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June 08, 2011
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Yesterday, to go along with the release of its annual report on the state of American charter schools, the Center for Reinventing Public Education asked several experts to answer a tricky question: What is the future of district/charter collaboration? Here's my take:
The topic of collaboration between districts and charter
schools inevitably leads to Cold War imagery. Are we talking about appeasement?
Détente? Trust but verify?
Like the ideal of world peace, it’s easy to agree about
cooperation—moving from a “battleground” to “common ground,” as one Gates
Foundation official put it. But how can we ensure that cooperation doesn’t turn
into an excuse to co-opt the charter school movement?
The key, it seems to me, is for charters to come to the
negotiating table as equal powers.
To be sure, some enlightened superintendents and school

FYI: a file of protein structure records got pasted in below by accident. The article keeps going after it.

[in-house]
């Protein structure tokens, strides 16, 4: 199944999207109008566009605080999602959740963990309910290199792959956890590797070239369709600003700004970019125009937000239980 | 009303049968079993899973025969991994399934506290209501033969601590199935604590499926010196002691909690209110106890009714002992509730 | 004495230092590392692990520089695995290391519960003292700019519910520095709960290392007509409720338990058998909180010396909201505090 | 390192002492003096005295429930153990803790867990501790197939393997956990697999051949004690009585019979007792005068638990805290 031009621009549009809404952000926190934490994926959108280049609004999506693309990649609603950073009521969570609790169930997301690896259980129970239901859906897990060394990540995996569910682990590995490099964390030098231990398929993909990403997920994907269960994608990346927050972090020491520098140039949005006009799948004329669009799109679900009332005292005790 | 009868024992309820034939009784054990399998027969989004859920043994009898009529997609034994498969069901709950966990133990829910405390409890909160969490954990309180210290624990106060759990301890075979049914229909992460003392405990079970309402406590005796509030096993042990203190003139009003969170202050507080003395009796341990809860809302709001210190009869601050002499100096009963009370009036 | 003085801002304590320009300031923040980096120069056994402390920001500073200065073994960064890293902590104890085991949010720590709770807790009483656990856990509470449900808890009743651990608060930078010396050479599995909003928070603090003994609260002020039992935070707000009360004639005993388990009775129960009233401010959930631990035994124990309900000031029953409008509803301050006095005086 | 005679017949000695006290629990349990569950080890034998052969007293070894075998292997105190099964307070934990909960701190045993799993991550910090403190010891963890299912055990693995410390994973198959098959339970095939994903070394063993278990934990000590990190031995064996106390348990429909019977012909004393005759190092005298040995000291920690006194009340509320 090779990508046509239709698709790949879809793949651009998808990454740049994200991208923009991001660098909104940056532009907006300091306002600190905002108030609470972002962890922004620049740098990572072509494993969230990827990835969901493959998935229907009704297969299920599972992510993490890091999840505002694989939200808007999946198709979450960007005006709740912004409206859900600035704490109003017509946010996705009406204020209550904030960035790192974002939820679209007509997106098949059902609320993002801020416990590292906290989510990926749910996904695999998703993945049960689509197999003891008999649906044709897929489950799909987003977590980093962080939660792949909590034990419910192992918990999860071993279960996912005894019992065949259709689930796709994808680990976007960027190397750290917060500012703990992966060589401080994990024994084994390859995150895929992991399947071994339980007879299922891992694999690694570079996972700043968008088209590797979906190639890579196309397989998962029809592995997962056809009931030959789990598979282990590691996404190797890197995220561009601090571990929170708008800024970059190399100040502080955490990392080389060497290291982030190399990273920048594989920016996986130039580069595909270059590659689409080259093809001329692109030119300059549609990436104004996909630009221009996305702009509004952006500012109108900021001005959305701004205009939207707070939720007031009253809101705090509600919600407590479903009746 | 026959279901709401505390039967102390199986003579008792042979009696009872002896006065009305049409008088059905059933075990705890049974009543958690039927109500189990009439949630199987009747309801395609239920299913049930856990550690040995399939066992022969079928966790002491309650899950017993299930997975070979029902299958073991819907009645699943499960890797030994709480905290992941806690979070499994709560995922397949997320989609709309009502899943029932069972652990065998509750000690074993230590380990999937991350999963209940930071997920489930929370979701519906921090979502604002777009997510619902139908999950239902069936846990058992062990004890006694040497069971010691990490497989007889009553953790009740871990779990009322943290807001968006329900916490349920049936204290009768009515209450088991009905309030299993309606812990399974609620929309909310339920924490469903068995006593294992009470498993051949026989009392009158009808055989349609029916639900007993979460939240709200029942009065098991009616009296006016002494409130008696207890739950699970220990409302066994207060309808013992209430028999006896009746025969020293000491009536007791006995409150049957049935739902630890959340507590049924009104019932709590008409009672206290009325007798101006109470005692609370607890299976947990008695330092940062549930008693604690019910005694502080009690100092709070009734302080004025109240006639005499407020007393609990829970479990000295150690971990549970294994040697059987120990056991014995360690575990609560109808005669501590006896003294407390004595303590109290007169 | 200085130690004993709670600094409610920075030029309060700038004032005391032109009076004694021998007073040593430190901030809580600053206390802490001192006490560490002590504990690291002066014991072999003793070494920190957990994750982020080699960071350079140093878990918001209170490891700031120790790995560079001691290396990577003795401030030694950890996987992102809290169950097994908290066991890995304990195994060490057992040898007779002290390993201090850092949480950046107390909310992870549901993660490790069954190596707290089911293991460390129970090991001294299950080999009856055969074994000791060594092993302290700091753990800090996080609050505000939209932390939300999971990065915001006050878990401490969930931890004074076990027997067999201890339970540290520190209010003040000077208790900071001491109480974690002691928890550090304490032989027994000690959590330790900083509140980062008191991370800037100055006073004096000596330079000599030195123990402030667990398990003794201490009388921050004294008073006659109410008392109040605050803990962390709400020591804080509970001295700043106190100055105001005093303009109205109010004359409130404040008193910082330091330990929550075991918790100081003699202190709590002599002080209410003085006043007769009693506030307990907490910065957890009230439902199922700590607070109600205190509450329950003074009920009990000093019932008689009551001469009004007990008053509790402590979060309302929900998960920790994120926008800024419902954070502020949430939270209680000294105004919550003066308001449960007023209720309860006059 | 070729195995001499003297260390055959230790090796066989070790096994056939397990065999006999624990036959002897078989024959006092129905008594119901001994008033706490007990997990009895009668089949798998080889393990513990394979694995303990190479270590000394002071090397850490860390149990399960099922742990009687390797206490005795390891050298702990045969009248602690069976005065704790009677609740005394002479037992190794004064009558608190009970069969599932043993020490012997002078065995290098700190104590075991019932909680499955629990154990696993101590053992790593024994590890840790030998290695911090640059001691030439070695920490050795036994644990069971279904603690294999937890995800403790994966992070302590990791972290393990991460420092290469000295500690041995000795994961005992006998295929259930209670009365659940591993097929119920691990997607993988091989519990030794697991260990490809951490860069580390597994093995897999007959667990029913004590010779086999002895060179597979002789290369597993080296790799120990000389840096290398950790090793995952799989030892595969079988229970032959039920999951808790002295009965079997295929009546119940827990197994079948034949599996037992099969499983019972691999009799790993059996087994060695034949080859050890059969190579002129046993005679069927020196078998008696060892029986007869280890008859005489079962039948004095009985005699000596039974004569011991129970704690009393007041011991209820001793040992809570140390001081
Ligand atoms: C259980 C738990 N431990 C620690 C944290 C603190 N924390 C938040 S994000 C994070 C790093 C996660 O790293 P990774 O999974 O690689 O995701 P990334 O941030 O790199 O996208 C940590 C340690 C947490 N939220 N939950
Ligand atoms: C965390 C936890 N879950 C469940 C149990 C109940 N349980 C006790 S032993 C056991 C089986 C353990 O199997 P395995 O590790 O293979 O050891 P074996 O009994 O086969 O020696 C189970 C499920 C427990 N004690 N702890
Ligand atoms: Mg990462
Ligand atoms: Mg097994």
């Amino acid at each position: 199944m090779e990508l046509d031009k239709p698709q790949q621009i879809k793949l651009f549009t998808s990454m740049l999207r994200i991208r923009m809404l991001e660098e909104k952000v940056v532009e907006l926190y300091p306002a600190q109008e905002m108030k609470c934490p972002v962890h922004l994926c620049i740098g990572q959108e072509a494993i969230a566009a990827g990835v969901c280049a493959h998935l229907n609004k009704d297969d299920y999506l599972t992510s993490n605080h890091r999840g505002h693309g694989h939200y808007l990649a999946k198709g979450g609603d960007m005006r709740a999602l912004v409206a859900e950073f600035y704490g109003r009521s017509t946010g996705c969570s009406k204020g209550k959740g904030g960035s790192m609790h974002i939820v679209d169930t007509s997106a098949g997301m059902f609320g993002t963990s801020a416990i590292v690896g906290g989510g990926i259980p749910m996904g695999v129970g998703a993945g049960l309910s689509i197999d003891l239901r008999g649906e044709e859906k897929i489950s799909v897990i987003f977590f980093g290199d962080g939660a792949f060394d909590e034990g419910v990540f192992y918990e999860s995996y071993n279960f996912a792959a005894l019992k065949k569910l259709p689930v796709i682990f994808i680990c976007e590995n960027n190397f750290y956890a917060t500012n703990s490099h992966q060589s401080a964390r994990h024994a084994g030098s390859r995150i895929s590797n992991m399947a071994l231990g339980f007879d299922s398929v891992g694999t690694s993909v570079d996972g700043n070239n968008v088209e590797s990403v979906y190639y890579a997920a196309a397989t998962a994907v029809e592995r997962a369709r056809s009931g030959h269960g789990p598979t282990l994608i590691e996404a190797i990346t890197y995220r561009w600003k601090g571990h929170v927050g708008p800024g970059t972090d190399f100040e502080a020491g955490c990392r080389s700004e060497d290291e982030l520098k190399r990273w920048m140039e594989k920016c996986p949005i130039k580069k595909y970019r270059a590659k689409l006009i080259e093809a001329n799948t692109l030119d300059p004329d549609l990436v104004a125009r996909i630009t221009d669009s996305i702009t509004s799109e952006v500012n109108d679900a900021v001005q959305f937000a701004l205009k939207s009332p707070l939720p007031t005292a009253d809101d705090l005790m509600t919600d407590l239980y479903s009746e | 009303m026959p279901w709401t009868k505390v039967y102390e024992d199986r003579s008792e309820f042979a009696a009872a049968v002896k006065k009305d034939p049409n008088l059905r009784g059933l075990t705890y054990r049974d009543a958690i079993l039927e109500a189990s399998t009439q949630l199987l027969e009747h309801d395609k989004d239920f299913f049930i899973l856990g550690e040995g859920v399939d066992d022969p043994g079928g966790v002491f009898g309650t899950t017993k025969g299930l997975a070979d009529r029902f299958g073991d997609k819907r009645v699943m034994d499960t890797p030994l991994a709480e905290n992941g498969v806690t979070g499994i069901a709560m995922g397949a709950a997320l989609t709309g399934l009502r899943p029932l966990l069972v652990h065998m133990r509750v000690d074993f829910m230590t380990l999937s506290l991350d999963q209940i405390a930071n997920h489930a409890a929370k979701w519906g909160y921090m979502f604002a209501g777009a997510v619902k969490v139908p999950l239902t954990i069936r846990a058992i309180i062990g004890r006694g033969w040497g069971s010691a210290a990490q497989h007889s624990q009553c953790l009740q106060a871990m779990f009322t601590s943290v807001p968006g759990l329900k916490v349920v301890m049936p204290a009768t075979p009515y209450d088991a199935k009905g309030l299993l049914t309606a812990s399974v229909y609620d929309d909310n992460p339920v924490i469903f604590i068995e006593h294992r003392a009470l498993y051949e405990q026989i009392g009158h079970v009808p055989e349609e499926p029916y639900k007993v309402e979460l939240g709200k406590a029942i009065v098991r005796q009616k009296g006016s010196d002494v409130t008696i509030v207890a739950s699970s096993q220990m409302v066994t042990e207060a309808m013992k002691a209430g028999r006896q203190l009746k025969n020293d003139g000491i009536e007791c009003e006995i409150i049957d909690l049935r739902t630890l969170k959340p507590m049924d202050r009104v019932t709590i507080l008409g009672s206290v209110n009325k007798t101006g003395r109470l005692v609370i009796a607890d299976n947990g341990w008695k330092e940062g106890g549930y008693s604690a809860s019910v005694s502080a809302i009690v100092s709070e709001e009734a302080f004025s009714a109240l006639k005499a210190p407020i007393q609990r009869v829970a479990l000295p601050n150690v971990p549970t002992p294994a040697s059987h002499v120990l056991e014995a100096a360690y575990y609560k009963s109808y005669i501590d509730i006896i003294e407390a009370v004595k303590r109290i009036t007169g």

boards will welcome charter school engagement for all the right reasons. But
local politics being what they are, let’s not take goodwill as a given. Through
a prism of Realpolitik (!), the key
to making partnerships work is even strength on either side.
What that implies is that long-lasting charter-district
collaborations are only likely to work in locales where charter schools boast
serious market share and significant political power. So before charter schools
sit down to hammer out a deal, they should:
Until these three conditions are met, charter schools will
always play David to the district Goliath. Collaboration is great, but only
when the local charter school movement is ready for it.